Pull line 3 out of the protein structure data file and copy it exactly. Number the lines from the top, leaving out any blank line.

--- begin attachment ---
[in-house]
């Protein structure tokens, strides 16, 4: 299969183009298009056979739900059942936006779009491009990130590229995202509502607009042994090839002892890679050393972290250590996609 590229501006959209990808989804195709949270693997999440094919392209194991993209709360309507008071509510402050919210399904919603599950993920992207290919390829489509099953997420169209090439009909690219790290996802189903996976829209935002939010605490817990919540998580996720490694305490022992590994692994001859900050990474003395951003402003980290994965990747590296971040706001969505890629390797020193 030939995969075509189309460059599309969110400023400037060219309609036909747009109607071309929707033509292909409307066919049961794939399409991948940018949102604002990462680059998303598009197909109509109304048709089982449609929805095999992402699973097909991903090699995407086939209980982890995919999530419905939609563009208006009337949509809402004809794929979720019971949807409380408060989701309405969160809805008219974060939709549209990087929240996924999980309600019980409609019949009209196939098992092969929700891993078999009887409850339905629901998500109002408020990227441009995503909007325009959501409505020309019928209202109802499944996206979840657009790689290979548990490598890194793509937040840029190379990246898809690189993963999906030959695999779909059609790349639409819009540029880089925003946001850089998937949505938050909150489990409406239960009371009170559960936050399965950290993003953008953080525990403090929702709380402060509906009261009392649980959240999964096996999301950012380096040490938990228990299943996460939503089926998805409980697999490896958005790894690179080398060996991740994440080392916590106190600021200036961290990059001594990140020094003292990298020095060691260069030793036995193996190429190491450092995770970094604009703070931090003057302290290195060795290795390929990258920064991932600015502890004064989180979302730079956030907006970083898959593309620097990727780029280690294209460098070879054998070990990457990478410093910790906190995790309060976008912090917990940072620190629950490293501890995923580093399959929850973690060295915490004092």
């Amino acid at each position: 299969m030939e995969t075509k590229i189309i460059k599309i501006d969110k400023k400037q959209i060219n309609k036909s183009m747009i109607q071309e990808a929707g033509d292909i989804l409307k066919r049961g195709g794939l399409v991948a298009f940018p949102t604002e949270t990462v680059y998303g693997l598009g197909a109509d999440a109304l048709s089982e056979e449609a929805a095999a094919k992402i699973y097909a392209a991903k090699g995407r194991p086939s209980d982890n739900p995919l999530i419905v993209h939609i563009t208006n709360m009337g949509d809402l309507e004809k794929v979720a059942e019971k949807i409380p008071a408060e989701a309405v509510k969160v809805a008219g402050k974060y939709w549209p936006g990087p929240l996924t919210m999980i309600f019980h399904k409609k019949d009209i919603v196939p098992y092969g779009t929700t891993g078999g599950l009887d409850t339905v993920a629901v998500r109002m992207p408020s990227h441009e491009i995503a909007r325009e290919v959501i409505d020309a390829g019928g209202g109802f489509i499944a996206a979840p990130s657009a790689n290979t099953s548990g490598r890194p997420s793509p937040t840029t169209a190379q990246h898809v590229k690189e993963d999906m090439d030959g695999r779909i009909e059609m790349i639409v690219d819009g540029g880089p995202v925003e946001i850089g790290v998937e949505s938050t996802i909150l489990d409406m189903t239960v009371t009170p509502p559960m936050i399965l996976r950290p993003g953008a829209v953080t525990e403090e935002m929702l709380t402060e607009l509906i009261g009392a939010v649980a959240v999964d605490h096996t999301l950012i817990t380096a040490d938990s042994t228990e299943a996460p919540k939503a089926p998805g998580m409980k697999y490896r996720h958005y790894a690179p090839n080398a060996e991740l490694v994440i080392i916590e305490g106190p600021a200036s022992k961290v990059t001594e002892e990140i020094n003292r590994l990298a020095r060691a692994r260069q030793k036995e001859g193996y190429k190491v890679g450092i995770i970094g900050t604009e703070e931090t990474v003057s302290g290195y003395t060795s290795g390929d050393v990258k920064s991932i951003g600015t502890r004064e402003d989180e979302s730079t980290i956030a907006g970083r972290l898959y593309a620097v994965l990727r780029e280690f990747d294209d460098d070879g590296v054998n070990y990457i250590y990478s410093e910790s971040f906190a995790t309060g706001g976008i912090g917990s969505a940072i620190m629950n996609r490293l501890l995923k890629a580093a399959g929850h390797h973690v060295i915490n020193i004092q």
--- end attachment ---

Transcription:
């Amino acid at each position: 299969m030939e995969t075509k590229i189309i460059k599309i501006d969110k400023k400037q959209i060219n309609k036909s183009m747009i109607q071309e990808a929707g033509d292909i989804l409307k066919r049961g195709g794939l399409v991948a298009f940018p949102t604002e949270t990462v680059y998303g693997l598009g197909a109509d999440a109304l048709s089982e056979e449609a929805a095999a094919k992402i699973y097909a392209a991903k090699g995407r194991p086939s209980d982890n739900p995919l999530i419905v993209h939609i563009t208006n709360m009337g949509d809402l309507e004809k794929v979720a059942e019971k949807i409380p008071a408060e989701a309405v509510k969160v809805a008219g402050k974060y939709w549209p936006g990087p929240l996924t919210m999980i309600f019980h399904k409609k019949d009209i919603v196939p098992y092969g779009t929700t891993g078999g599950l009887d409850t339905v993920a629901v998500r109002m992207p408020s990227h441009e491009i995503a909007r325009e290919v959501i409505d020309a390829g019928g209202g109802f489509i499944a996206a979840p990130s657009a790689n290979t099953s548990g490598r890194p997420s793509p937040t840029t169209a190379q990246h898809v590229k690189e993963d999906m090439d030959g695999r779909i009909e059609m790349i639409v690219d819009g540029g880089p995202v925003e946001i850089g790290v998937e949505s938050t996802i909150l489990d409406m189903t239960v009371t009170p509502p559960m936050i399965l996976r950290p993003g953008a829209v953080t525990e403090e935002m929702l709380t402060e607009l509906i009261g009392a939010v649980a959240v999964d605490h096996t999301l950012i817990t380096a040490d938990s042994t228990e299943a996460p919540k939503a089926p998805g998580m409980k697999y490896r996720h958005y790894a690179p090839n080398a060996e991740l490694v994440i080392i916590e305490g106190p600021a200036s022992k961290v990059t001594e002892e990140i020094n003292r590994l990298a020095r060691a692994r260069q030793k036995e001859g193996y190429k190491v890679g450092i995770i970094g900050t604009e703070e931090t990474v003057s302290g290195y003395t060795s290795g390929d050393v990258k920064s991932i951003g600015t502890r004064e402003d989180e979302s730079t980290i956030a907006g970083r972290l898959y593309a620097v994965l990727r780029e280690f990747d294209d460098d070879g590296v054998n070990y990457i250590y990478s410093e910790s971040f906190a995790t309060g706001g976008i912090g917990s969505a940072i620190m629950n996609r490293l501890l995923k890629a580093a399959g929850h390797h973690v060295i915490n020193i004092q």